The problem really for both sides in the UK—those wishing for the UK to remain in the EU and those pushing for a departure—is that the Brexit deal that Theresa May believes she has brilliantly negotiated isn’t really a Brexit at all.
It is little wonder that EU figures are happy with the deal as it serves the Brussels project almost entirely and delivers hardly anything in return to the UK. For months, eurosceptics, including myself, have argued that the EU was trying to trick the UK into a deal which only ruins the UK and makes Brussels shine into the bargain.
The argument was always that Brussels was never really sincere about being a straightforward negotiator but really playing a game of dirty tricks, forcing Britain to quickly start negotiations to kickstart a two-year deadline and then waste all of that time in pretending to the UK team that they were open to negotiation.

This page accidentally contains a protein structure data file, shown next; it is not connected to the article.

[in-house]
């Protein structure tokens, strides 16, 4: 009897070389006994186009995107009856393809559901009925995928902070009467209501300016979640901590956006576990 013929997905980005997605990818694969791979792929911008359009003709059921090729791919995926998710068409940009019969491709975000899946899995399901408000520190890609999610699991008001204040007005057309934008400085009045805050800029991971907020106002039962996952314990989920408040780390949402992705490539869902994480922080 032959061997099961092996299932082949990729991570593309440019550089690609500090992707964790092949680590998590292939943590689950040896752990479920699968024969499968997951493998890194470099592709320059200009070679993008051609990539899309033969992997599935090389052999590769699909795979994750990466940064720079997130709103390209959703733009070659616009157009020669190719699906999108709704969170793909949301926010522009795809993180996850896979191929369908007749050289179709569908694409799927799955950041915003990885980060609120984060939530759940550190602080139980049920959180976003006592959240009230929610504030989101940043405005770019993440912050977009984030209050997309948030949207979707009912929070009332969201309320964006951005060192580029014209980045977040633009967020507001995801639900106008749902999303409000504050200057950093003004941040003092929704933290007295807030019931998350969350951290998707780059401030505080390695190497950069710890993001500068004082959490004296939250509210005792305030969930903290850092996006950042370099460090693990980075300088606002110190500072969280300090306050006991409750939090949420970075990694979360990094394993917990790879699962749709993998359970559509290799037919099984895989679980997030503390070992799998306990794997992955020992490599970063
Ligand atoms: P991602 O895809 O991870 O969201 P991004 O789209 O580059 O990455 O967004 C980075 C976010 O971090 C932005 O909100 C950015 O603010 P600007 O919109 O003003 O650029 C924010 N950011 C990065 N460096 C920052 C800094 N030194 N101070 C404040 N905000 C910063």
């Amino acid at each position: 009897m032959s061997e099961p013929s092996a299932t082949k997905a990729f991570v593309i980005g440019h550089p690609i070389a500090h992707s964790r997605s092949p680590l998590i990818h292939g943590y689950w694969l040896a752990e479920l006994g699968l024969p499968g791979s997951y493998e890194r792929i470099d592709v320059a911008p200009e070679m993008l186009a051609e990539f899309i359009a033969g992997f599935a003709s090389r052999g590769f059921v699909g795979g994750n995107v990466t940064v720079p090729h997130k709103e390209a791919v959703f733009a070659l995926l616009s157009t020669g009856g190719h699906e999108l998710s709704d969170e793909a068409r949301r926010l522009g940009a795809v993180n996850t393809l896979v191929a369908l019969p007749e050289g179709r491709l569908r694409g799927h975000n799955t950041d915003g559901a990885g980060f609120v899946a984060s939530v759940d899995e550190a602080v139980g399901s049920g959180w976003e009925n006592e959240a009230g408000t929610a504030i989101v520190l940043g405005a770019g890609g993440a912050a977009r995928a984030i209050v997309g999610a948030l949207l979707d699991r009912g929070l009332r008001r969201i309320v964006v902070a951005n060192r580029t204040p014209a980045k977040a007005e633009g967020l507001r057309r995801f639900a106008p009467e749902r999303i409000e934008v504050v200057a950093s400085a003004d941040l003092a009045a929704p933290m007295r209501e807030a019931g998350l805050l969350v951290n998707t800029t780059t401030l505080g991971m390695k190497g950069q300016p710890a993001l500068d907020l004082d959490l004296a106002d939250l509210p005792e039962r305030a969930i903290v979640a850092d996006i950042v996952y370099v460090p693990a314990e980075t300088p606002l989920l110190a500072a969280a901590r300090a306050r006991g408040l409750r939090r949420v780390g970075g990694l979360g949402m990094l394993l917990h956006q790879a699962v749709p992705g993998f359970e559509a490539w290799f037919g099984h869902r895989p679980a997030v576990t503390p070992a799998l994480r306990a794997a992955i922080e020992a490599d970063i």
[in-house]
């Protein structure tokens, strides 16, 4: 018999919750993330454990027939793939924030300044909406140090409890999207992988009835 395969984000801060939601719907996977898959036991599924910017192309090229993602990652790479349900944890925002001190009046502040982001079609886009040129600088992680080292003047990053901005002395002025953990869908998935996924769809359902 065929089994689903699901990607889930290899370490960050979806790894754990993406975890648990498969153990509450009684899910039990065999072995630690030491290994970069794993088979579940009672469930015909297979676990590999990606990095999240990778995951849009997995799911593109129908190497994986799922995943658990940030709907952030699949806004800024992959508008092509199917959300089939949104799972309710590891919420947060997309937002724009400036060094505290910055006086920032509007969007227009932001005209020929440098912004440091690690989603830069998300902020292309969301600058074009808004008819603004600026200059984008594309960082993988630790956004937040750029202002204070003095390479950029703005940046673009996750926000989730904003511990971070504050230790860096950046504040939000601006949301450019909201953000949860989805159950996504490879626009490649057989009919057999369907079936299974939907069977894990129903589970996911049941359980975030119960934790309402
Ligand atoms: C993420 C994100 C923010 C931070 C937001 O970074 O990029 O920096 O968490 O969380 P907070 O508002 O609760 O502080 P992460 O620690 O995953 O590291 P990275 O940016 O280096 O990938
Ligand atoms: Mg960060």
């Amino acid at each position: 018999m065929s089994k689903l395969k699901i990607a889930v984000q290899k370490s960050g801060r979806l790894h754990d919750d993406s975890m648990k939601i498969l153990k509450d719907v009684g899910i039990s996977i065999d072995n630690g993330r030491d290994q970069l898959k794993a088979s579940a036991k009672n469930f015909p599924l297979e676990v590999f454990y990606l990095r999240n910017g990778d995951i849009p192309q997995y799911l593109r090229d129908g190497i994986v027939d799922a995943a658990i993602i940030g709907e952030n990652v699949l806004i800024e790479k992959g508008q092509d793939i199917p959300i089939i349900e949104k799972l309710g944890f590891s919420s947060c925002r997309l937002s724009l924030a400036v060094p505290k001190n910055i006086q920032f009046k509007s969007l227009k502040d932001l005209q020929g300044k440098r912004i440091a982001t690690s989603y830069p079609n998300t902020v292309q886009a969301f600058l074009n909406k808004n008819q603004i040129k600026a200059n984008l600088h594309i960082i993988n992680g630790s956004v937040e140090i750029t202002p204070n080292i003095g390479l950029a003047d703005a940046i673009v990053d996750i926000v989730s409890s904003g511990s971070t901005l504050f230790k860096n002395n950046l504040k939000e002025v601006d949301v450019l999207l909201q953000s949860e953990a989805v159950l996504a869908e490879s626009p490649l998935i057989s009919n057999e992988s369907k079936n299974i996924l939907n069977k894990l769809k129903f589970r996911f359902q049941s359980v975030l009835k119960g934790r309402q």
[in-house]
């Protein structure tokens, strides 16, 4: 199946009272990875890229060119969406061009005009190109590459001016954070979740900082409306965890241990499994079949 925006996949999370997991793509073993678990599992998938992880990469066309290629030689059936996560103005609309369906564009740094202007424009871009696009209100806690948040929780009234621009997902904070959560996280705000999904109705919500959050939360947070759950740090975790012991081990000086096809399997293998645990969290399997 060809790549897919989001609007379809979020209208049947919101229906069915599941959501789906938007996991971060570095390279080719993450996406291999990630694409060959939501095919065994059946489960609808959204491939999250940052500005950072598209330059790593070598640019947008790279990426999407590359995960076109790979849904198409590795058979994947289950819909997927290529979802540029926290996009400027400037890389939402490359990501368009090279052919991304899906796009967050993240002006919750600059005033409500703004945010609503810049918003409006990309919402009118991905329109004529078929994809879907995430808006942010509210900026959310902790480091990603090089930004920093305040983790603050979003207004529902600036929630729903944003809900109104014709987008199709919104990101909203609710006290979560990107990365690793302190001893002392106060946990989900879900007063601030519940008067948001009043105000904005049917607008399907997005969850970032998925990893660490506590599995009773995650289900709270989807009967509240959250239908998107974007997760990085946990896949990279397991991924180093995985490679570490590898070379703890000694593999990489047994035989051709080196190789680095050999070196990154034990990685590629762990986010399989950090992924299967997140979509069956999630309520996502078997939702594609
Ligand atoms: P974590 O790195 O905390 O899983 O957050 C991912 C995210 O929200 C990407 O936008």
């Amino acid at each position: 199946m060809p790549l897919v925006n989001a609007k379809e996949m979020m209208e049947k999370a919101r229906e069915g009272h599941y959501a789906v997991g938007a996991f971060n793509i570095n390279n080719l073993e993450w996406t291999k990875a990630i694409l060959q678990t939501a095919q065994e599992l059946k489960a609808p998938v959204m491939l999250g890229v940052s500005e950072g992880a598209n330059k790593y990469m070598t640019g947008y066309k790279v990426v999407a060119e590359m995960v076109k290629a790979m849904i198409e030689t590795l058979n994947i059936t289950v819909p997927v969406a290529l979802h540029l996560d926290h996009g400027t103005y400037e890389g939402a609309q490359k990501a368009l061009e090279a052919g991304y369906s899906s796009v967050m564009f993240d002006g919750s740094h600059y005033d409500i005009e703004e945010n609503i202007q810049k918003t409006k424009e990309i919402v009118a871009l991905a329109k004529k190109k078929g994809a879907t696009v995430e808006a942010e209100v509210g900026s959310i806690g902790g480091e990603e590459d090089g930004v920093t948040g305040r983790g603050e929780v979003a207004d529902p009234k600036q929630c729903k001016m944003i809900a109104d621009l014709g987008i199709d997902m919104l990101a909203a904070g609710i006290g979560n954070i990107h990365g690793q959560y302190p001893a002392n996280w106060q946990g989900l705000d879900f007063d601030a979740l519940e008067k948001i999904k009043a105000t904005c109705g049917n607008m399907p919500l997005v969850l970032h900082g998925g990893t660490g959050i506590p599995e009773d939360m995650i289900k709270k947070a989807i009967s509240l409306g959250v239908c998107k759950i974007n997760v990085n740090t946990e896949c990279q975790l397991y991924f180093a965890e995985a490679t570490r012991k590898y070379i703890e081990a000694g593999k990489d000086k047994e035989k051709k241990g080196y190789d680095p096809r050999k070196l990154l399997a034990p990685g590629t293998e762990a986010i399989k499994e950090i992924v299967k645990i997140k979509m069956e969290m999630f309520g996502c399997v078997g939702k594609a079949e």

In reality, we now know that the EU side was entirely disingenuous as May’s Brexit deal is a great deal for Brussels, and a truly rotten one for Britain.
Right from the off, I have always argued that the biggest fear for the EU, was that Britain would leave the bloc and set a precedent for other eurosceptic countries—Czech Republic, Hungary, Italy and perhaps Denmark and Sweden—to follow.
Its main focus from the very beginning is making sure that Britain becomes the template example of why they should not consider leaving.
Now Brussels has what it craves: a weak Britain about to be pounded by a Brexit deal which in fact will cost it a fortune and keep it under the thumb of the EU.
Under the deal, if Britain wishes to stay in the ‘single market’ (continue trading with zero tariffs with the rest of the EU), then it will have to respect EU laws. This is absurd given that a big complaint from British business was that it was being beaten by non-EU companies, who weren’t shackled by EU regulation, and are flooding the same market with cheaper goods.